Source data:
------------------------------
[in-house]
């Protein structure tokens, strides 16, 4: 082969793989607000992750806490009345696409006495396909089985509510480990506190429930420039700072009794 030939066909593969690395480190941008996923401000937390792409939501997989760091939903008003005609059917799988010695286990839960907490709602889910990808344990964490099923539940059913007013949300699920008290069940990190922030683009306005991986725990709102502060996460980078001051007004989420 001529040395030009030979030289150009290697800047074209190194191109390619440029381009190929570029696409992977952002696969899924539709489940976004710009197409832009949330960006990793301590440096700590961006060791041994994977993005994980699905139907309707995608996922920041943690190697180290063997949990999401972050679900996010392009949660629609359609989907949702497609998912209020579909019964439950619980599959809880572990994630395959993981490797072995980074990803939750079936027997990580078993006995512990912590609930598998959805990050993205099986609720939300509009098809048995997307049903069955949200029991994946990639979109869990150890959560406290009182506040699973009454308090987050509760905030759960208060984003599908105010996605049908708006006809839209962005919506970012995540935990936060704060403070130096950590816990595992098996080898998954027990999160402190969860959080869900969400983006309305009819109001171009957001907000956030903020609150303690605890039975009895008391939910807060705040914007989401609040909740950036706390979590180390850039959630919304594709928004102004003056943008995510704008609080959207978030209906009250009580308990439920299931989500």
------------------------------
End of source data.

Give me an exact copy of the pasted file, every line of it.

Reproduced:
[in-house]
């Protein structure tokens, strides 16, 4: 082969793989607000992750806490009345696409006495396909089985509510480990506190429930420039700072009794 030939066909593969690395480190941008996923401000937390792409939501997989760091939903008003005609059917799988010695286990839960907490709602889910990808344990964490099923539940059913007013949300699920008290069940990190922030683009306005991986725990709102502060996460980078001051007004989420 001529040395030009030979030289150009290697800047074209190194191109390619440029381009190929570029696409992977952002696969899924539709489940976004710009197409832009949330960006990793301590440096700590961006060791041994994977993005994980699905139907309707995608996922920041943690190697180290063997949990999401972050679900996010392009949660629609359609989907949702497609998912209020579909019964439950619980599959809880572990994630395959993981490797072995980074990803939750079936027997990580078993006995512990912590609930598998959805990050993205099986609720939300509009098809048995997307049903069955949200029991994946990639979109869990150890959560406290009182506040699973009454308090987050509760905030759960208060984003599908105010996605049908708006006809839209962005919506970012995540935990936060704060403070130096950590816990595992098996080898998954027990999160402190969860959080869900969400983006309305009819109001171009957001907000956030903020609150303690605890039975009895008391939910807060705040914007989401609040909740950036706390979590180390850039959630919304594709928004102004003056943008995510704008609080959207978030209906009250009580308990439920299931989500």